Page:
Advice to any Junior Developers

There was an interesting thread recently on Hacker News about advice to give to junior developers. A lot of interesting feedback cropped up but I want to put my two cents up for posterity.

The following points are written from the viewpoint of a software developer of 14+ years experience. I have dealt with many juniors in this time and have gotten frustrated that, time and again, the same mistakes are made. This might come across as a bit ranty, but that’s generally my style, don’t take it personally :)

  • Ask questions, no matter how dumb you may think they are. This is an excellent and universal bit of advice for learning something new. But there’s a corollary to it though…
  • Listen to and remember answers - nobody likes to answer the same question over and over.
  • Speak up, don’t stay quiet - if you’re not sure, say so. Tease it out with follow-up questions until you are sure you understand.
  • Don’t be sloppy - keep your code clean all the time, even if it feels like a waste of time as you experiment with your code. It’s a waste of time for code reviewers if they have to point out every bit of dodgy formatting.
  • Learn how to type - it’s a huge drag on your productivity if you can’t touch type, or at least type at a reasonable WPM. Also, anybody looking over your shoulder will get frustrated as you slowly type out simple commands.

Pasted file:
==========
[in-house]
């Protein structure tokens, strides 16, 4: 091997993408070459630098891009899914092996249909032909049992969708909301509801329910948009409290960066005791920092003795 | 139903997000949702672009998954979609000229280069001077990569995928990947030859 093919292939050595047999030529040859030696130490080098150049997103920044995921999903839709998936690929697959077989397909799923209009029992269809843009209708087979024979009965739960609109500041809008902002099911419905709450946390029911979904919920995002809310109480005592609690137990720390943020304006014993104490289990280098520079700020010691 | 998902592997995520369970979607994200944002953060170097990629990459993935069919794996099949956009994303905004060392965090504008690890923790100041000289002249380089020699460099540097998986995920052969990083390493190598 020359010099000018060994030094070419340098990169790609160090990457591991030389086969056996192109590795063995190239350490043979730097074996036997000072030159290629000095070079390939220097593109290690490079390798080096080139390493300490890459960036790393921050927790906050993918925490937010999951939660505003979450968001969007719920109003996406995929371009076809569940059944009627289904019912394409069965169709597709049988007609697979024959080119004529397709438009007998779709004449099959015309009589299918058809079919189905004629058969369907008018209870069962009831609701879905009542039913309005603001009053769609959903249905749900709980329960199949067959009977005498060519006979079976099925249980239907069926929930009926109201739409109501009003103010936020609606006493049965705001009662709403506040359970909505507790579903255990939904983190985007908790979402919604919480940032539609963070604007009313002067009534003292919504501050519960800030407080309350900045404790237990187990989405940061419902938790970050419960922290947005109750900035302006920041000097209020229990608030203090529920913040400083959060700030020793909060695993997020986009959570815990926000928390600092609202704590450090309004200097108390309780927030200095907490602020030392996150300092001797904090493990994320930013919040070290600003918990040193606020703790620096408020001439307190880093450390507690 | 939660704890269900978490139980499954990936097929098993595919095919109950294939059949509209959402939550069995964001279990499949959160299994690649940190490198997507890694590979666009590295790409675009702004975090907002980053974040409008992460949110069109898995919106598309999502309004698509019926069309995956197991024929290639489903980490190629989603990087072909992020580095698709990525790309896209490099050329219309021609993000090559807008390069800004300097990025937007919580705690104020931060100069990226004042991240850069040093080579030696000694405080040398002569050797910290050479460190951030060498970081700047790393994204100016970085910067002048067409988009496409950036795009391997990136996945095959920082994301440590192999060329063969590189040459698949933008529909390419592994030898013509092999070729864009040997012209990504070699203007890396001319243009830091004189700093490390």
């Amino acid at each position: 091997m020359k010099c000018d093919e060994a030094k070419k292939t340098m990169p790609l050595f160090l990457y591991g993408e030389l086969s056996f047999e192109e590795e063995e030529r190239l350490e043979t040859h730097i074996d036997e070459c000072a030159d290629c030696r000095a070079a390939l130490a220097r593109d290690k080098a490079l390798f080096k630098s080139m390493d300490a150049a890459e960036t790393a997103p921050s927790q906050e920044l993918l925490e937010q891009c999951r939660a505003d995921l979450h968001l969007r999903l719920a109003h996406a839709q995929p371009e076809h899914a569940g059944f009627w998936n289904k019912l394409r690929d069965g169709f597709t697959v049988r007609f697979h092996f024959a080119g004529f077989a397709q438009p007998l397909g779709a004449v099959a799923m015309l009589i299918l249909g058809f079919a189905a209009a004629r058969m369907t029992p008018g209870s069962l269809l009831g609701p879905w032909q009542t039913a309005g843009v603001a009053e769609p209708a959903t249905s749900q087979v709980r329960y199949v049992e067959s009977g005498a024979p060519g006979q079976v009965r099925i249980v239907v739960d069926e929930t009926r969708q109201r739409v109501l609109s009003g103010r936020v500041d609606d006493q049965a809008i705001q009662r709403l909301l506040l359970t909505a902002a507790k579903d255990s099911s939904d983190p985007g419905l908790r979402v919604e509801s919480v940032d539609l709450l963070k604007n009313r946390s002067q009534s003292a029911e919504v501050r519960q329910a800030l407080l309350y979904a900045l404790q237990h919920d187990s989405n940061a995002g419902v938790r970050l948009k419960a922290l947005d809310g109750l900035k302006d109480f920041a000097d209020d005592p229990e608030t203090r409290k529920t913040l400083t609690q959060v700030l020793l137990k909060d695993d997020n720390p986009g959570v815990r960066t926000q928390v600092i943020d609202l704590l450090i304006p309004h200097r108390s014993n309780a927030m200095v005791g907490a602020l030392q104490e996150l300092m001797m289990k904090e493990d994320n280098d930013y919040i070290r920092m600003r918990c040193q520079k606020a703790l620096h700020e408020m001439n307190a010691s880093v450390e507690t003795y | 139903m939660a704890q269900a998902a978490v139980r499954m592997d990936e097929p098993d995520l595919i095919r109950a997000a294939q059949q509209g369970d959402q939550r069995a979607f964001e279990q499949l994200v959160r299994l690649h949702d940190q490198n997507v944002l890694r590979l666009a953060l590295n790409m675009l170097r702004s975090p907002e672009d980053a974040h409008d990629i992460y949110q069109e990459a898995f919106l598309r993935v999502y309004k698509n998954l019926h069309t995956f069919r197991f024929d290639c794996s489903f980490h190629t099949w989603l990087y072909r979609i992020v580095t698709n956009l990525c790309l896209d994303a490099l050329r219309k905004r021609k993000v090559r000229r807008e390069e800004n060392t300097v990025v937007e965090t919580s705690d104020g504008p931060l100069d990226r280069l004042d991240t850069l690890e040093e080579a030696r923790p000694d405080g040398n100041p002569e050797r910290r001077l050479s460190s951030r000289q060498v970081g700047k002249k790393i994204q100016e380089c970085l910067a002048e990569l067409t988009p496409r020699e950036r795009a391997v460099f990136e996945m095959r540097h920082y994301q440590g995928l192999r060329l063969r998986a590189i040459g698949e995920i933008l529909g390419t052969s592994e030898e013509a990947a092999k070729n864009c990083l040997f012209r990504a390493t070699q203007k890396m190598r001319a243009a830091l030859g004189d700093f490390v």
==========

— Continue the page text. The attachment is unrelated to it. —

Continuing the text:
• Get comfortable in your development environment - whatever shell you use in whatever OS, learn the commands and shortcuts for navigating your system quickly and using your tools efficiently. Similar to the previous point, the person pairing will thank you for it.
  • Test your code - once it’s written, run it. Don’t assume your code works. Also, learn to write good unit tests.
  • Get the code right, no matter how slow it takes you - don’t waste code reviewers time putting up half-baked code, make it work. We don’t expect you to get stuff done quickly, but we would like to see it compile and run as it should.
  • Be thorough and pay attention - read the JIRA task description, read the wiki documentation, read the related emails, listen to what people say.
  • Don’t let fear get the better of you - it’s a common issue I’ve observed where juniors would avoid doing something because they were afraid of the possible repercussions. The only way to learn is to make mistakes so it’s better to try and fail instead of not trying at all (Homer Simpson would disagree, I know).

None of the above advice requires any technical knowledge, they’re really all about attitude. A good attitude is fundamental to becoming a good developer. Bad habits, cargo cult thinking, and fear of change; these all stem from a poor attitude. If you’re in the right place mentally, the rest will follow in time.